Nonprofit group gives Woods Cross woman her energy, freedom back
Donna McCormick believes in spinach-rich green smoothies, the friendship of animals, and civic engagement.
Most of all, she believes in doing good to others and keeping a positive attitude.
"Always keep smiling," she said. "You just do for others what you can, whether that's cooking or gardening or [smiling]."
A Wood Cross resident for nearly three decades, McCormick is actively involved in the community, including serving on two independent living boards and the Legislative Coalition for People with Disabilities. A local and national advocate, McCormick lives and works daily with the added challenge of multiple sclerosis, a progressive disease that affects the central nervous system and results in impaired walking ability, muscle spasms and other painful symptoms.
But McCormick recently received a motorized wheelchair from Murray-based nonprofit Ability Found that will help restore some of her freedom and energy.
McCormick said although myriad challenges still exist, the June gift has been a blessing.
"Having [the wheelchair] to use helps me to not overexert myself, so it makes it so I can get through my day a whole lot easier," she said.
Ability Found's mission is to provide medical and rehabilitation equipment free of charge to people with disabilities who cannot afford it. People are prevented from getting equipment themselves for reasons including lack of insurance and inability to afford a copay, said CEO and founder Ernie Robison.
A biomedical engineer and father to a disabled son, Robison started the foundation in 1993 with his wife after recognizing the need for enabling equipment through his son.
"I saw how my son plus others couldn't get the equipment they needed," Robison said. "I saw the frustration that parents and individuals go through when they want to do something and can't."
The group, which donated more than $1 million in equipment last year alone, works with service providers like the University of Utah Rehabilitation Center and Primary Children's Hospital, who apply to the foundation on behalf of a client. The nonprofit then assesses client needs and works to find the correct equipment, either from donated items or by using cash donation to refurbish items.
Robison said the organization maintains a donation ratio of turning every $1 donated into $3 toward the cause and does a real service to people, who are in turn willing to help out others.
"Sometimes people won't be able to get [what they need] for only $100 or $150â¦then later on they can donate back if they desire," he said. "It's really a good service [and] very fulfilling to me to see miracles in lives."
McCormick, who was referred to the nonprofit by the MS Society and lives alone with her dog Pepper, said she plans to continue the cycle by pointing others toward the organization.
"Ability Found has been very helpful and personally is a godsend for me," McCormick said. "But what's more important is if I run across people that might need help, it's another resource for me to refer somebody to."
Michael J. Workman, owner of Professional Therapies and a contracted physical therapist with Ability Found, said donations allow recipients to save their money and insurance benefits for other expenses, as benefits only cover one wheelchair every five years.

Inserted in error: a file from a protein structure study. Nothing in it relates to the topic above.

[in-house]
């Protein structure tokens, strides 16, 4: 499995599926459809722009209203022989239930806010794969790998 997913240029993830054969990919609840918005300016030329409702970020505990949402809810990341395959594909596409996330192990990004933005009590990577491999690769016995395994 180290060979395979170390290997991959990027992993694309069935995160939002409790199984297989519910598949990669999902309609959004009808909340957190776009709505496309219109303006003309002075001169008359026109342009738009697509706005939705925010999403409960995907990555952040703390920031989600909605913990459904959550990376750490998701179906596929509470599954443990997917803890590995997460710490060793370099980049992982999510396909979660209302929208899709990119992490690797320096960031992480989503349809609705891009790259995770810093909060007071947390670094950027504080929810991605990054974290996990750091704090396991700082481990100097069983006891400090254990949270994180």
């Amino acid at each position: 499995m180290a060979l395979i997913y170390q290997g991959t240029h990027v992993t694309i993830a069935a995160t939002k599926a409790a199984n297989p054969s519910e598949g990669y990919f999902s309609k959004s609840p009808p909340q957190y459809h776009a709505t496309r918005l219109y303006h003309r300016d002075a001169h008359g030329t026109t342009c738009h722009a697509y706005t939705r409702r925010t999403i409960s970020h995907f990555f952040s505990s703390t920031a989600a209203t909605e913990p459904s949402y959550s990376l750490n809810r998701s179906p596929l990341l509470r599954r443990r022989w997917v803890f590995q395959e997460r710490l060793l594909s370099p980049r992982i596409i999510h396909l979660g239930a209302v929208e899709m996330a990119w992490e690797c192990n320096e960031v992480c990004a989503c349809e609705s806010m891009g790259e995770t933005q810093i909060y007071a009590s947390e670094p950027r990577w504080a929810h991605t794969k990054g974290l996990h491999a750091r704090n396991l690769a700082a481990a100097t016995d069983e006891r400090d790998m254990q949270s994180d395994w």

"It gets extremely tricky from a therapy standpoint [to] take a lady like Donna who has a progressive diseaseâ¦and have a wheelchair that works now and in three years," Workman said. "In Donna's case, we'veâ¦shaved off the amount of time for her to use her wheelchair benefit [and] donated a chair that will tide her over for the time being."
A standard motorized wheelchair like Donna's costs about $5,000, while other styles can reach up to $30,000 depending on specifications.
Workman said reactions to donations from Ability Found are generally positive, but at times it can also be hard for clients to accept the equipment and their need for it.
"[Clients] are very appreciative to the point of tearsâ¦but it's a conflicting thing. I'm never sure why people are crying," he said. "It's overwhelming for them and we just try to support as best we can."
The group is particularly in need of specially equipped vans to donate and accepts a variety of equipment, although as an eBay-registered charity, it also encourages interested parties to sell items online and donate the proceeds directly.
Living with MS provides daily challenges for McCormick that others may overlook, such as climbing into bed. For several years, McCormick has slept in a reclining couch, but she hopes to be able to sleep in her own bed soon with the help of other assistive equipment, such as a ceiling-anchored lifting device.
After her diagnosis in 1995, McCormick started practicing yoga to preserve core strength and later became certified in special-needs yoga to support others. One of her more recent crusades was to help petition Woods Cross to add curb cutouts for wheelchair access, which she says are great except for how street unevenness still causes trouble for many.
"The road is too high or it's broken and it causes you to tip, and it's not just meâ¦It's moms walking their kids in strollers," she said.
As she works toward remedying this and other goals, McCormick said she hopes more people will grasp the need to be kind to all those with disabilities both seen and unseen.
"A disability is an ability, not a disability, if you see it in a different way," she said. "Someday I hope somebody will go back through me and understand that MS has a different face, a different time. People need to be open and kindâ¦and they don't need to be scared."
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